2.To supplement or not to supplement?

There is no evidence (other than anecdotal) that giving your horse oral vitamins or supplements do anything to change the feet God gave him, but if you have money to throw away on that stuff, go right ahead. The best way to improve your horse's feet through diet is simply to make sure he is eating all the things a horse is supposed to, and is getting all the vitamins and minerals a horse should get from that diet. For example, all horses need to eat grass and other roughage (hay and whole grains). All horses need fresh, clean water, and lots of it. All horses need certain minerals in their diet, and if the soil where your horse is pastured doesn't provide them, you need to give him a mineral block or add loose minerals to his feed. If your horse is not thriving on a diet like this, consult your veterinarian. If a supplement is recommended, by all means, try it. Perhaps it will improve your horse's digestion or help him grow more foot faster, but it won't change feet that were bad from birth.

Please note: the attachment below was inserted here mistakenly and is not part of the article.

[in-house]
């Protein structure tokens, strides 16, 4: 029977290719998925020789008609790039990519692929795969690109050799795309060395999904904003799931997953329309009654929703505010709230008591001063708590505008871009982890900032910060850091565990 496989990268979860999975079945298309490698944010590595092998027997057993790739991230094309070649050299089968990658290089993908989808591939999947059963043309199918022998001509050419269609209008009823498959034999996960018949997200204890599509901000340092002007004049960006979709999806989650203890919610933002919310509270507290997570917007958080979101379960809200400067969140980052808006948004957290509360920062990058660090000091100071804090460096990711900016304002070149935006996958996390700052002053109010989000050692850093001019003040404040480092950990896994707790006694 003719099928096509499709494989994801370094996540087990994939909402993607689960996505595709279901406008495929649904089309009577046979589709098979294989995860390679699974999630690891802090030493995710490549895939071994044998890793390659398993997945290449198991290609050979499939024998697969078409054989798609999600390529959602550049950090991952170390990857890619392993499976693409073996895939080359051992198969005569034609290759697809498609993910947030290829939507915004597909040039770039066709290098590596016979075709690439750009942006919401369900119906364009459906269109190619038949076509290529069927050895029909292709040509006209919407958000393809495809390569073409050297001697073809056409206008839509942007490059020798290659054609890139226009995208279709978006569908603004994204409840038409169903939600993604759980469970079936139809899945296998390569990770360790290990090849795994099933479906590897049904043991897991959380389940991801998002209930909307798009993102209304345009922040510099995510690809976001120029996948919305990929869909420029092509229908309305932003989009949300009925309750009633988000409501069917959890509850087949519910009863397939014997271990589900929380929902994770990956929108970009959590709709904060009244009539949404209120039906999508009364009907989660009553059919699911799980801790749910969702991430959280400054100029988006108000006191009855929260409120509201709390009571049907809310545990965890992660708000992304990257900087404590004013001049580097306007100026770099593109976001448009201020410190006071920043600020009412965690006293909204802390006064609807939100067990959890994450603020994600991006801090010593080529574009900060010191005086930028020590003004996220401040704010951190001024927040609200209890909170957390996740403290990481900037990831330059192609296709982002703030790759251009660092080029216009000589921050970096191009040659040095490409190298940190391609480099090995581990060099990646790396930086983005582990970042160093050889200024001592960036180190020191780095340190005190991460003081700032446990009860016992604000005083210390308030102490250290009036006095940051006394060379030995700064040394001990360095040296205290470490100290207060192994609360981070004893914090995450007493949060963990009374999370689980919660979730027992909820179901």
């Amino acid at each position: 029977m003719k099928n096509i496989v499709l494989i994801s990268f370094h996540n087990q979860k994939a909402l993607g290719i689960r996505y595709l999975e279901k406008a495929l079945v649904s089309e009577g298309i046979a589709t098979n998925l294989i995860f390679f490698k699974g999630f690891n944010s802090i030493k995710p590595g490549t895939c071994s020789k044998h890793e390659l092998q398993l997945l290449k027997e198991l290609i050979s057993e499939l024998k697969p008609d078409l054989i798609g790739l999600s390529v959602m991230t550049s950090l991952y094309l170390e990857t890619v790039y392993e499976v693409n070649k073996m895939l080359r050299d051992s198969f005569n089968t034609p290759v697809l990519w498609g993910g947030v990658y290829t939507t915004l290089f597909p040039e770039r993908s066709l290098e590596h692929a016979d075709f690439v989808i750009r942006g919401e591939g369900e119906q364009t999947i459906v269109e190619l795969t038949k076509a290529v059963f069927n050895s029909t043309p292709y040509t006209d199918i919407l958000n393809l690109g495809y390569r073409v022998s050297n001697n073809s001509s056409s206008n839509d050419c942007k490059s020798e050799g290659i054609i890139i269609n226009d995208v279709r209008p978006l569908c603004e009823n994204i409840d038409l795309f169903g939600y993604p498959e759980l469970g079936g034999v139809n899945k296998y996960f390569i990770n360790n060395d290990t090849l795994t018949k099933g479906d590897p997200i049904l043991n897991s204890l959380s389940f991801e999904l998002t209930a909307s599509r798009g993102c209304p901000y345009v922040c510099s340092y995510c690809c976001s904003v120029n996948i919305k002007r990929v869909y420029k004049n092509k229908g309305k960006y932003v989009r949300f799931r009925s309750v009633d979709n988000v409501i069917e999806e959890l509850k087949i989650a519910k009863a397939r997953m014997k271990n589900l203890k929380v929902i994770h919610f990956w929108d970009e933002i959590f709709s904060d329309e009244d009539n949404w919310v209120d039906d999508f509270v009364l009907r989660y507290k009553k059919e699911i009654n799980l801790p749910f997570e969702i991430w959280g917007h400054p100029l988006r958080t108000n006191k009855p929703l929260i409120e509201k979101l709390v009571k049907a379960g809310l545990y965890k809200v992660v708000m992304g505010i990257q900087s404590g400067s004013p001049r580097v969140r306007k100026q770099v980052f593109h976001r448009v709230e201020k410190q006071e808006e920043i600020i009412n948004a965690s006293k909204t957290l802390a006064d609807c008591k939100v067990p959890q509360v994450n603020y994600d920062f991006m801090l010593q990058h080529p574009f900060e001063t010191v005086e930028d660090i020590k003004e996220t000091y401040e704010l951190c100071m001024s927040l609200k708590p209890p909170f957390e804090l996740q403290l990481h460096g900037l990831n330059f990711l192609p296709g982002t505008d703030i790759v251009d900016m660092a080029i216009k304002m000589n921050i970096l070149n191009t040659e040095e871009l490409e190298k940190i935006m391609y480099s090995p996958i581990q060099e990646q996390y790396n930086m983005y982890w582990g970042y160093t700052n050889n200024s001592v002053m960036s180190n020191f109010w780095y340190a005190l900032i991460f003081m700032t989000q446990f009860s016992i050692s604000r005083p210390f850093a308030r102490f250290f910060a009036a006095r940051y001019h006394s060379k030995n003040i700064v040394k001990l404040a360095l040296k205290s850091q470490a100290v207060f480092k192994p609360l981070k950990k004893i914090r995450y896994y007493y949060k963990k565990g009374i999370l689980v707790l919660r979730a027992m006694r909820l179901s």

3.How often does the farrier need to visit?

Your horse's feet need to be trimmed or shod anywhere from every four weeks to eight weeks. This will depend largely on how fast your horse's feet grow. If you have more than one horse, and want them all on the same schedule, every six weeks will usually work for just about everyone. However, if your horse has a foot problem and needs special care, follow the advice of your vet or farrier on the frequency of trims.

4.What are some common hoof problems and how do I spot them?